The Great Epic Mahabharatam :17.
A discourse of Swami Vivekananda on Mahabharata :
(Delivered at the Shakespeare Club, Pasadena, California, February 1, 1900)
So the five brothers and their wife clad themselves in robes of bark, and set out on their journey. On the way, they were followed by a dog. On and on they went, and they turned their weary feet northward to where the Himalayas lifts his lofty peaks, and they saw the mighty Mount Meru in front of them. Silently they walked on in the snow, until suddenly the queen fell, to rise no more. To Yudhishthira who was leading the way, Bhima, one of the brothers, said, "Behold, O King, the queen has fallen." The king shed tears, but he did not look back. "We are going to meet Krishna," he says. "No time to look back. March on." After a while, again Bhima said, "Behold, our brother, Sahadeva has fallen." The king shed tears; but paused not. "March on," he cried.
One after the other, in the cold and snow, all the four brothers dropped down, but unshaken, though alone, the king advanced onward. Looking behind, he saw the faithful dog was still following him. And so the king and the dog went on, through snow and ice, over hill and dale, climbing higher and higher, till they reached Mount Meru; and there they began to hear the chimes of heaven, and celestial flowers were showered upon the virtuous king by the gods. Then descended the chariot of the gods, and Indra prayed him, "Ascend in this chariot, greatest of mortals: thou that alone art given to enter heaven without changing the mortal body." But no, that Yudhishthira would not do without his devoted brothers and his queen; then Indra explained to him that the brothers had already gone thither before him.
And Yudhishthira looked around and said to his dog, "Get into the chariot, child." The god stood aghast. "What! the dog?" he cried. "Do thou cast off this dog! The dog goeth not to heaven! Great King, what dost thou mean? Art thou mad? Thou, the most virtuous of the human race, thou only canst go to heaven in thy body." "But he has been my devoted companion through snow and ice. When all my brothers were dead, my queen dead, he alone never left me. How can I leave him now?" "There is no place in heaven for men with dogs. He has to be left behind. There is nothing unrighteous in this." "I do not go to heaven," replied the king, "without the dog. I shall never give up such a one who has taken refuge with me, until my own life is at an end. I shall never swerve from righteousness, nay, not even for the joys of heaven or the urging of a god." "Then," said Indra, "on one condition the dog goes to heaven. You have been the most virtuous of mortals and he has been a dog, killing and eating animals; he is sinful, hunting, and taking other lives. You can exchange heaven with him. "Agreed," says the king. "Let the dog go to heaven."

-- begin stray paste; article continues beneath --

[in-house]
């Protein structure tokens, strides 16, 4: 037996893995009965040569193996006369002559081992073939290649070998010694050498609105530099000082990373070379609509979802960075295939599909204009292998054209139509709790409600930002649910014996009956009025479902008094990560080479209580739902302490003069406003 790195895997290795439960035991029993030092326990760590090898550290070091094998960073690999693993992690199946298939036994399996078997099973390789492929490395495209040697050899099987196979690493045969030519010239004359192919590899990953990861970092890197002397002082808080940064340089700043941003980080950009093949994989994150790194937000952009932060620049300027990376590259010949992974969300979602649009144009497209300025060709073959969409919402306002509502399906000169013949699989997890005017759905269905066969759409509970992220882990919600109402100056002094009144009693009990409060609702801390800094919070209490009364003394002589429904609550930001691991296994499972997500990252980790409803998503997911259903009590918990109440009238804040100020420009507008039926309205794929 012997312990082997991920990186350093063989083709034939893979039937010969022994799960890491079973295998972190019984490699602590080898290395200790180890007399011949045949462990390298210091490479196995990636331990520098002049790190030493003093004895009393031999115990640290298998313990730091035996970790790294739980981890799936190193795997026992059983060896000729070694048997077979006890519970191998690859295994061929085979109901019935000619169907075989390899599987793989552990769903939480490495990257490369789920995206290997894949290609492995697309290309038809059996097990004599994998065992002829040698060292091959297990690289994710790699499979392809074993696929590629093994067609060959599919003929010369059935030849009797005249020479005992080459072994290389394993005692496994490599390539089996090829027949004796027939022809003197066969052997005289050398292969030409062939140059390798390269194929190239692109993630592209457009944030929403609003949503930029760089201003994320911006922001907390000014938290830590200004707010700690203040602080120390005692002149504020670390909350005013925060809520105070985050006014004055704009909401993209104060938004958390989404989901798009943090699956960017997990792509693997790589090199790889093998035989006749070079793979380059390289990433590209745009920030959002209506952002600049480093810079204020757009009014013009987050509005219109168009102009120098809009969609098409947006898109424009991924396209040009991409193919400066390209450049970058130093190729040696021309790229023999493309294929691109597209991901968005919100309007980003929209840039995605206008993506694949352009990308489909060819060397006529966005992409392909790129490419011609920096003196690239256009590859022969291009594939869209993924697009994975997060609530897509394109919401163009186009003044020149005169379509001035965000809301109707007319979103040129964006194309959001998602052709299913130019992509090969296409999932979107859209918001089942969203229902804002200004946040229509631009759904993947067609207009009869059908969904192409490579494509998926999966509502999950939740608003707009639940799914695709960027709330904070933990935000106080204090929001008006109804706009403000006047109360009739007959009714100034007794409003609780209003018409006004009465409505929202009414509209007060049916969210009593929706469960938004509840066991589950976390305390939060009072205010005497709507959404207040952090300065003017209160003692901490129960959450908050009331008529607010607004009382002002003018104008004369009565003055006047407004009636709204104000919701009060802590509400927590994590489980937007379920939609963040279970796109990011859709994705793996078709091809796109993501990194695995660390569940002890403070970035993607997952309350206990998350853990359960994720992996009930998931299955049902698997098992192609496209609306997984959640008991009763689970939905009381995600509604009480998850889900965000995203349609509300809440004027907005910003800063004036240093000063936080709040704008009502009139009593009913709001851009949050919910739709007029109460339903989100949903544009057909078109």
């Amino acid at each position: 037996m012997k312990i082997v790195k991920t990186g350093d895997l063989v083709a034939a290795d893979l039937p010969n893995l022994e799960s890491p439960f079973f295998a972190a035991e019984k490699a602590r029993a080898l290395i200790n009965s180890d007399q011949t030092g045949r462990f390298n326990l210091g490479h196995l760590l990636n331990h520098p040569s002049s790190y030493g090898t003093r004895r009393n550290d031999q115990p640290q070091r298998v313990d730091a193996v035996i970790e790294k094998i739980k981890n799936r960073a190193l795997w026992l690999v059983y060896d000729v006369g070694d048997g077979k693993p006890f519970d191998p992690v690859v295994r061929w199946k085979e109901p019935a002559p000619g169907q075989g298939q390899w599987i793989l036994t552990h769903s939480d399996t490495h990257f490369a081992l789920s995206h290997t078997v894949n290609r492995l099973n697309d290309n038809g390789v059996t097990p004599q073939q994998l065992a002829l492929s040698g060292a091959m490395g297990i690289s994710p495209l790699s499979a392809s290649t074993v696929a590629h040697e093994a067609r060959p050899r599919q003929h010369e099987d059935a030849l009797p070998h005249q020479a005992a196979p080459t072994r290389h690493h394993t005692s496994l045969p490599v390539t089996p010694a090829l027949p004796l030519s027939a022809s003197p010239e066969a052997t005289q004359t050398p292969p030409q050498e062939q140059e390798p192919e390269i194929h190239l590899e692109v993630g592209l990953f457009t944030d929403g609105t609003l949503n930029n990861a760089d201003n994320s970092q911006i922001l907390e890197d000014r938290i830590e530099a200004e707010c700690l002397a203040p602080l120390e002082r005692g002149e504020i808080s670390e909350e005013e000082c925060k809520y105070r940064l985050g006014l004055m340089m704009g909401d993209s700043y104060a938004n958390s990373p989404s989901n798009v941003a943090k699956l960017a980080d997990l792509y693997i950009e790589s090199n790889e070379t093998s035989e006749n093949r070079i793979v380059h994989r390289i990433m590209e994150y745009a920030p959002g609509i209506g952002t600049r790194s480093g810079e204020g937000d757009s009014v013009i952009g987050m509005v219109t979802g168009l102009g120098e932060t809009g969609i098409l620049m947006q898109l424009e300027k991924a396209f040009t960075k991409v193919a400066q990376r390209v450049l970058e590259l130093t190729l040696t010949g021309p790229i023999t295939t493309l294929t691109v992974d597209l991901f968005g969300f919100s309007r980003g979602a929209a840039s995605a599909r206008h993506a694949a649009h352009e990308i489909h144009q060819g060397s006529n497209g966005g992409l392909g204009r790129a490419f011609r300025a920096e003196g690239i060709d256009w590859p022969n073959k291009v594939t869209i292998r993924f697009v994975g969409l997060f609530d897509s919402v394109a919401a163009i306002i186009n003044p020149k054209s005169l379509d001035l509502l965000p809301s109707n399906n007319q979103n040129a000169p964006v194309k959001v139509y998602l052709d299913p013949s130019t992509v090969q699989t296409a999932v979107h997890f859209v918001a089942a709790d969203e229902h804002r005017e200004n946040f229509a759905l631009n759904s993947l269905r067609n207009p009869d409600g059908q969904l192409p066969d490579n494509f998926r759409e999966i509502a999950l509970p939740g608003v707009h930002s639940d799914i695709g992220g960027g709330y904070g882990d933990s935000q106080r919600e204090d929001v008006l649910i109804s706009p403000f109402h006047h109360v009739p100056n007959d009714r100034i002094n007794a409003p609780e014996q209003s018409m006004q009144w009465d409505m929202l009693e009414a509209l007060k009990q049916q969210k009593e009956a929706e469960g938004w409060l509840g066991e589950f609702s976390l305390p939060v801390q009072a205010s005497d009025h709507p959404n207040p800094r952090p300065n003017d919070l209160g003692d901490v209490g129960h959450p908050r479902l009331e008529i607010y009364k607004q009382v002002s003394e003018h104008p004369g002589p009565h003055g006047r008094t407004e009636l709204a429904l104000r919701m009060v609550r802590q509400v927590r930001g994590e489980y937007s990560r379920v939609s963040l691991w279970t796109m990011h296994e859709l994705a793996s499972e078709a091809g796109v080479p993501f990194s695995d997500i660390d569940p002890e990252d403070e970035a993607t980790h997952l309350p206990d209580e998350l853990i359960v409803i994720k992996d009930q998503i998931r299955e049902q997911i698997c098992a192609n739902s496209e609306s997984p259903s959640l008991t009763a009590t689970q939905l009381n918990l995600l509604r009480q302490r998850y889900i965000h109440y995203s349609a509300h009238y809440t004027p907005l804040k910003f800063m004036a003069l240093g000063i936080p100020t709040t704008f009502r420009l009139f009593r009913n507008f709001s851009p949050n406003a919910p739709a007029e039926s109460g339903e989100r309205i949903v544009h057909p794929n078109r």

At once, the scene changed. Hearing these noble words of Yudhishthira, the dog revealed himself as Dharma; the dog was no other than Yama, the Lord of Death and Justice. And Dharma exclaimed, "Behold, O King, no man was ever so unselfish as thou, willing to exchange heaven with a little dog, and for his sake disclaiming all his virtues and ready to go to hell even for him. Thou art well born, O King of kings. Thou hast compassion for all creatures, O Bhârata, of which this is a bright example. Hence, regions of undying felicity are thine! Thou hast won them, O King, and shine is a celestial and high goal."
Then Yudhishthira, with Indra, Dharma, and other gods, proceeds to heaven in a celestial car. He undergoes some trials, bathes in the celestial Ganga, and assumes a celestial body. He meets his brothers who are now immortals, and all at last is bliss.
Thus ends the story of the Mahabharata, setting forth in a sublime poem the triumph of virtue and defeat of vice.
In speaking of the Mahabharata to you, it is simply impossible for me to present the unending array of the grand and majestic characters of the mighty heroes depicted by the genius and master-mind of Vyasa. The internal conflicts between righteousness and filial affection in the mind of the god-fearing, yet feeble, old, blind King Dhritarashtra; the majestic character of the grandsire Bhishma; the noble and virtuous nature of the royal Yudhishthira, and of the other four brothers, as mighty in valour as in devotion and loyalty; the peerless character of Krishna, unsurpassed in human wisdom; and not less brilliant, the characters of the women — the stately queen Gandhari, the loving mother Kunti, the ever-devoted and all-suffering Draupadi — these and hundreds of other characters of this Epic and those of the Ramayana have been the cherished heritage of the whole Hindu world for the last several thousands of years and form the basis of their thoughts and of their moral and ethical ideas. In fact, the Ramayana and the Mahabharata are the two encyclopaedias of the ancient Aryan life and wisdom, portraying an ideal civilisation which humanity has yet to aspire after.